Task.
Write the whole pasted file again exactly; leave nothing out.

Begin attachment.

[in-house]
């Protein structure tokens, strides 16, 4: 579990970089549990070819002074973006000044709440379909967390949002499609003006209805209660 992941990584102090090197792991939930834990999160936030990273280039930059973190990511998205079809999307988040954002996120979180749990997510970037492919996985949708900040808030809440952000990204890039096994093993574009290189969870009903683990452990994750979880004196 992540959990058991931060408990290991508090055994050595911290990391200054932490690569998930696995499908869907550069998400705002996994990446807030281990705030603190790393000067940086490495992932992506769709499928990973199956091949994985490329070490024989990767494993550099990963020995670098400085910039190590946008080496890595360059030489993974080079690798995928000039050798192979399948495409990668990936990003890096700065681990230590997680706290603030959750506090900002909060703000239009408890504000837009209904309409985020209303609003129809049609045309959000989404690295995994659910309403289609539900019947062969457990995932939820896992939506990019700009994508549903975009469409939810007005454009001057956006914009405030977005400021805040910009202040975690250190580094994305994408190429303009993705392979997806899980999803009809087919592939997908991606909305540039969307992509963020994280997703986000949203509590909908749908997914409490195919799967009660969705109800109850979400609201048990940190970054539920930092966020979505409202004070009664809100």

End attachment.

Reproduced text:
[in-house]
């Protein structure tokens, strides 16, 4: 579990970089549990070819002074973006000044709440379909967390949002499609003006209805209660 992941990584102090090197792991939930834990999160936030990273280039930059973190990511998205079809999307988040954002996120979180749990997510970037492919996985949708900040808030809440952000990204890039096994093993574009290189969870009903683990452990994750979880004196 992540959990058991931060408990290991508090055994050595911290990391200054932490690569998930696995499908869907550069998400705002996994990446807030281990705030603190790393000067940086490495992932992506769709499928990973199956091949994985490329070490024989990767494993550099990963020995670098400085910039190590946008080496890595360059030489993974080079690798995928000039050798192979399948495409990668990936990003890096700065681990230590997680706290603030959750506090900002909060703000239009408890504000837009209904309409985020209303609003129809049609045309959000989404690295995994659910309403289609539900019947062969457990995932939820896992939506990019700009994508549903975009469409939810007005454009001057956006914009405030977005400021805040910009202040975690250190580094994305994408190429303009993705392979997806899980999803009809087919592939997908991606909305540039969307992509963020994280997703986000949203509590909908749908997914409490195919799967009660969705109800109850979400609201048990940190970054539920930092966020979505409202004070009664809100």